07-17-2024  8:38 am   •   PDX and SEA Weather

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NORTHWEST NEWS

The Top Draft Pick of the Mariners Pitches Lefty and Righty. Jurrangelo Cijntje Wants to Keep It Up

Cijntje threw right-handed to lefties more often in 2024 but said it was because of discomfort in his left side. The Mariners say they want Cijntje to decide how to proceed as a righty and/or lefty as a pro. He says he wants to continue pitching from both sides.

Wildfire Risk Rises as Western States Dry out Amid Ongoing Heat Wave Baking Most of the US

Blazes are burning in Oregon, where the governor issued an emergency authorization allowing additional firefighting resources to be deployed. More than 142 million people around the U.S. were under heat alerts Wednesday, especially across the West, where dozens of locations tied or broke heat records.

Forum Explores Dangerous Intersection of Brain Injury and Law Enforcement

The Portland Committee on Community-Engaged Policing hosted event with medical, legal and first-hand perspectives.

2 Men Drown in Glacier National Park Over the July 4 Holiday Weekend

 A 26-year-old man from India slipped on rocks and was swept away in Avalanche Creek on Saturday morning. His body has not been recovered. And a 28-year-old man from Nepal who was not an experienced swimmer drowned in Lake McDonald near Sprague Creek Campground on Saturday evening. His body was recovered by a sheriff's dive team.

NEWS BRIEFS

UNCF Celebrating 80 Years of Transforming Lives

The UNCF Each One Teach One Luncheon is Sunday, July 21, 2-5 p.m., Hyatt Regency at the Oregon Convention Center. ...

Interstate Bridge Replacement Program Awarded $1.499 Billion

Federal support again demonstrates multimodal replacement of the Interstate Bridge is a national priority ...

Echohawk Selected for Small Business Regulatory Fairness Board

Indigenous woman and executive leader of Snoqualmie-owned enterprise to serve on national board advancing regulatory fairness and...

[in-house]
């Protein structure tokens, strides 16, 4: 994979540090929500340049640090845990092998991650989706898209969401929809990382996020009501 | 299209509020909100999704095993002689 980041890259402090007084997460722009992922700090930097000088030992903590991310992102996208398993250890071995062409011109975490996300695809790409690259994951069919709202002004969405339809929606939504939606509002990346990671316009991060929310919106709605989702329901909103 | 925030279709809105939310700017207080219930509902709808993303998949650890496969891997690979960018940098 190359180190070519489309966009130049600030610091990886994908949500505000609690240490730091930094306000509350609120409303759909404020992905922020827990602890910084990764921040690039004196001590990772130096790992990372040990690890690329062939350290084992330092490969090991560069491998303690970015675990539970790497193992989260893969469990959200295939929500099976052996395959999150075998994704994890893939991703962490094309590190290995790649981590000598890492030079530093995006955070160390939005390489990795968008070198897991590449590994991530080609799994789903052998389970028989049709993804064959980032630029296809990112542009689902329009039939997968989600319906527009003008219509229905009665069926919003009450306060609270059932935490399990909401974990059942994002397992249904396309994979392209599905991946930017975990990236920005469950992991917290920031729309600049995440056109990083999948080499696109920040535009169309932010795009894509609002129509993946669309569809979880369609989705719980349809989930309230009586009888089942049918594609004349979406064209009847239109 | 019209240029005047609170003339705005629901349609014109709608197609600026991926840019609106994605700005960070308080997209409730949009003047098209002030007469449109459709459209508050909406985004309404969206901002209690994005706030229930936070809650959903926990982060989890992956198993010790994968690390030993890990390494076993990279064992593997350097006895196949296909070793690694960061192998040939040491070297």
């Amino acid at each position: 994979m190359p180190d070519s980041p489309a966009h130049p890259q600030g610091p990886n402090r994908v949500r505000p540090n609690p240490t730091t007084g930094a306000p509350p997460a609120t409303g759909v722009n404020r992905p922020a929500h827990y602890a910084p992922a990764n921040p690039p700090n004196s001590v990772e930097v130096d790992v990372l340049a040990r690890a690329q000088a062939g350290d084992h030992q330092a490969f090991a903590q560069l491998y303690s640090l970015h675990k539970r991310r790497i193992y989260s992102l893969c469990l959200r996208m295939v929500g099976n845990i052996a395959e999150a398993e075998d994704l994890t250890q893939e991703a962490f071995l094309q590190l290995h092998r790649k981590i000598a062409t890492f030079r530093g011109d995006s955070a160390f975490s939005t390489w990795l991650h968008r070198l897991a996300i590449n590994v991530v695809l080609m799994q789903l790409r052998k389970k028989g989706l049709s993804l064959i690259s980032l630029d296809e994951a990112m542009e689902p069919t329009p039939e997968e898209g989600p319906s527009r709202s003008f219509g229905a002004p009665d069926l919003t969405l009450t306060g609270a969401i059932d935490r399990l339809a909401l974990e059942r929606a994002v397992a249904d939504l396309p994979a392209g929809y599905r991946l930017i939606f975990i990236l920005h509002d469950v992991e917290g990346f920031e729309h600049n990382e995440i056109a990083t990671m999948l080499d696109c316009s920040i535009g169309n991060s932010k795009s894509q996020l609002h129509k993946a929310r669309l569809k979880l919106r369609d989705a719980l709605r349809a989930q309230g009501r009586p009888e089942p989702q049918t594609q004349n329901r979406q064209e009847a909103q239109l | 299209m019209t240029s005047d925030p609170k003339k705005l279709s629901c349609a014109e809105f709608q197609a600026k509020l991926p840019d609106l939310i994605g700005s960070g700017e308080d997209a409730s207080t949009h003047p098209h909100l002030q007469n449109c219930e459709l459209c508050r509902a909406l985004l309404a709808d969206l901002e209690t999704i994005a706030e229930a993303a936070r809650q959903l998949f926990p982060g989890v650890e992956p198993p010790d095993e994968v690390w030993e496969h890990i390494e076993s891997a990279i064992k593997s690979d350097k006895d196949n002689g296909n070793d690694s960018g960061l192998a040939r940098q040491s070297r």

HUD Reaches Settlement to Ensure Equal Opportunity in the Appraisal Profession

The U.S. Department of Housing and Urban Development (HUD) announced today that it has entered into an historic Conciliation...

HUD Expands Program to Help Homeowners Repair Homes

The newly updated Federal Housing Administration Program will assist families looking for affordable financing to repair, purchase, or...

Money from Washington's landmark climate law will help tribes face rising seas, climate change

SEATTLE (AP) — Tens of millions of dollars raised by a landmark climate law in Washington state will go to Native American tribes that are at risk from climate change and rising sea levels to help them move to higher ground, install solar panels, buy electric vehicles and restore wetlands, Gov....

2nd Washington man pleads not guilty in 2022 attacks on Oregon electrical grids

PORTLAND, Ore. (AP) — A second Washington state man has pleaded not guilty to federal charges accusing him of damaging power substations in Oregon in 2022. Tacoma resident Zachary Rosenthal, 33, pleaded not guilty in federal court in Portland on Tuesday to three counts of damaging...

Missouri governor says new public aid plan in the works for Chiefs, Royals stadiums

JEFFERSON CITY, Mo. (AP) — Missouri Gov. Mike Parson said Thursday that he expects the state to put together an aid plan by the end of the year to try to keep the Kansas City Chiefs and Royals from being lured across state lines to new stadiums in Kansas. Missouri's renewed efforts...

Kansas governor signs bills enabling effort to entice Chiefs and Royals with new stadiums

TOPEKA, Kan. (AP) — Kansas' governor signed legislation Friday enabling the state to lure the Super Bowl champion Kansas City Chiefs and Major League Baseball's Royals away from neighboring Missouri by helping the teams pay for new stadiums. Gov. Laura Kelly's action came three days...

OPINION

The 900-Page Guide to Snuffing Out American Democracy

What if there was a blueprint for a future presidential administration to unilaterally lay waste to our constitutional order and turn America from a democracy into an autocracy in one fell swoop? That is what one far-right think tank and its contributors...

SCOTUS Decision Seizes Power to Decide Federal Regulations: Hard-Fought Consumer Victories Now at Risk

For Black and Latino Americans, this power-grab by the court throws into doubt and potentially weakens current agency rules that sought to bring us closer to the nation’s promises of freedom and justice for all. In two particular areas – fair housing and...

Minding the Debate: What’s Happening to Our Brains During Election Season

The June 27 presidential debate is the real start of the election season, when more Americans start to pay attention. It’s when partisan rhetoric runs hot and emotions run high. It’s also a chance for us, as members of a democratic republic. How? By...

State of the Nation’s Housing 2024: The Cost of the American Dream Jumped 47 Percent Since 2020